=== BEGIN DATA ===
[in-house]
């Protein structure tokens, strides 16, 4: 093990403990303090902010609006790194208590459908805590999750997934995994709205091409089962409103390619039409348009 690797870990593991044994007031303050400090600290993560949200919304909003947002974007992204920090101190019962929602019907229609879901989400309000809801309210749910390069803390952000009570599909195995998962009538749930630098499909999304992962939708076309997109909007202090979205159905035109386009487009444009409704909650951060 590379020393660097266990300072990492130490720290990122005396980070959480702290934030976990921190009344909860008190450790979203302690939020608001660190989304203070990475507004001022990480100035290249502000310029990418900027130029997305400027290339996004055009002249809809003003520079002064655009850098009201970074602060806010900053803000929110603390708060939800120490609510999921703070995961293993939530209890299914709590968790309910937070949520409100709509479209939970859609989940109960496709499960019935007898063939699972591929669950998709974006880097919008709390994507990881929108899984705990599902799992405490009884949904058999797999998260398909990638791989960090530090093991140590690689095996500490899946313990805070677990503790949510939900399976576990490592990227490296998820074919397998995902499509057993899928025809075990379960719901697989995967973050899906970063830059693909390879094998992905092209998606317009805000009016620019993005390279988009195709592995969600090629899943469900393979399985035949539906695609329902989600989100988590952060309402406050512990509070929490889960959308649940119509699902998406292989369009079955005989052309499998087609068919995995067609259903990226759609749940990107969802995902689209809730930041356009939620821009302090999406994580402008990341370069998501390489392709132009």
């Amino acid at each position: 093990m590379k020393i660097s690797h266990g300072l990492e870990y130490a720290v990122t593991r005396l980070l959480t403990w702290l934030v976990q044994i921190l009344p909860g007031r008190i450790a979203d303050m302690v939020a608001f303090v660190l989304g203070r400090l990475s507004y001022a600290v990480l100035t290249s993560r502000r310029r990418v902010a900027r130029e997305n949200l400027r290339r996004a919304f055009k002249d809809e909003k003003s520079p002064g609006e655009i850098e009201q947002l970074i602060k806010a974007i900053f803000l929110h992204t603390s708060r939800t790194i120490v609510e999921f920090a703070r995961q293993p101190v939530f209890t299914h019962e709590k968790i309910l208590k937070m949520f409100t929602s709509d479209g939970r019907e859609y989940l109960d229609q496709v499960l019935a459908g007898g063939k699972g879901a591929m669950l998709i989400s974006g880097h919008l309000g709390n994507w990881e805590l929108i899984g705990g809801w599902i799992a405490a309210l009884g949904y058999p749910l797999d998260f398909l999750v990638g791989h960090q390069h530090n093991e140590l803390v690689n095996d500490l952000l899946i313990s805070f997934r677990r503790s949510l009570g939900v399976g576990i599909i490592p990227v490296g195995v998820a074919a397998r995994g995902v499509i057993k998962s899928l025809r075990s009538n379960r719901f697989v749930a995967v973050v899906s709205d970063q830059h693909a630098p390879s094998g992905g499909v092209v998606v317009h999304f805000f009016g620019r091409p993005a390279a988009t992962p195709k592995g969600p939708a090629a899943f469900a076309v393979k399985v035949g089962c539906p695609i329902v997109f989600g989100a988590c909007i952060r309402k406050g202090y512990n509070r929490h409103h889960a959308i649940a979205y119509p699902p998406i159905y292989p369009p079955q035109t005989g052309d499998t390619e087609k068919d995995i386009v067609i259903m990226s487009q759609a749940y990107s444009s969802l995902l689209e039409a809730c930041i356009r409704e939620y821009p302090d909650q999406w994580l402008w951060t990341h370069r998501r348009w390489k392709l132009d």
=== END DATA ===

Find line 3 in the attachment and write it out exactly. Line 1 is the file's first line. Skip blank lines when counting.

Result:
């Amino acid at each position: 093990m590379k020393i660097s690797h266990g300072l990492e870990y130490a720290v990122t593991r005396l980070l959480t403990w702290l934030v976990q044994i921190l009344p909860g007031r008190i450790a979203d303050m302690v939020a608001f303090v660190l989304g203070r400090l990475s507004y001022a600290v990480l100035t290249s993560r502000r310029r990418v902010a900027r130029e997305n949200l400027r290339r996004a919304f055009k002249d809809e909003k003003s520079p002064g609006e655009i850098e009201q947002l970074i602060k806010a974007i900053f803000l929110h992204t603390s708060r939800t790194i120490v609510e999921f920090a703070r995961q293993p101190v939530f209890t299914h019962e709590k968790i309910l208590k937070m949520f409100t929602s709509d479209g939970r019907e859609y989940l109960d229609q496709v499960l019935a459908g007898g063939k699972g879901a591929m669950l998709i989400s974006g880097h919008l309000g709390n994507w990881e805590l929108i899984g705990g809801w599902i799992a405490a309210l009884g949904y058999p749910l797999d998260f398909l999750v990638g791989h960090q390069h530090n093991e140590l803390v690689n095996d500490l952000l899946i313990s805070f997934r677990r503790s949510l009570g939900v399976g576990i599909i490592p990227v490296g195995v998820a074919a397998r995994g995902v499509i057993k998962s899928l025809r075990s009538n379960r719901f697989v749930a995967v973050v899906s709205d970063q830059h693909a630098p390879s094998g992905g499909v092209v998606v317009h999304f805000f009016g620019r091409p993005a390279a988009t992962p195709k592995g969600p939708a090629a899943f469900a076309v393979k399985v035949g089962c539906p695609i329902v997109f989600g989100a988590c909007i952060r309402k406050g202090y512990n509070r929490h409103h889960a959308i649940a979205y119509p699902p998406i159905y292989p369009p079955q035109t005989g052309d499998t390619e087609k068919d995995i386009v067609i259903m990226s487009q759609a749940y990107s444009s969802l995902l689209e039409a809730c930041i356009r409704e939620y821009p302090d909650q999406w994580l402008w951060t990341h370069r998501r348009w390489k392709l132009d």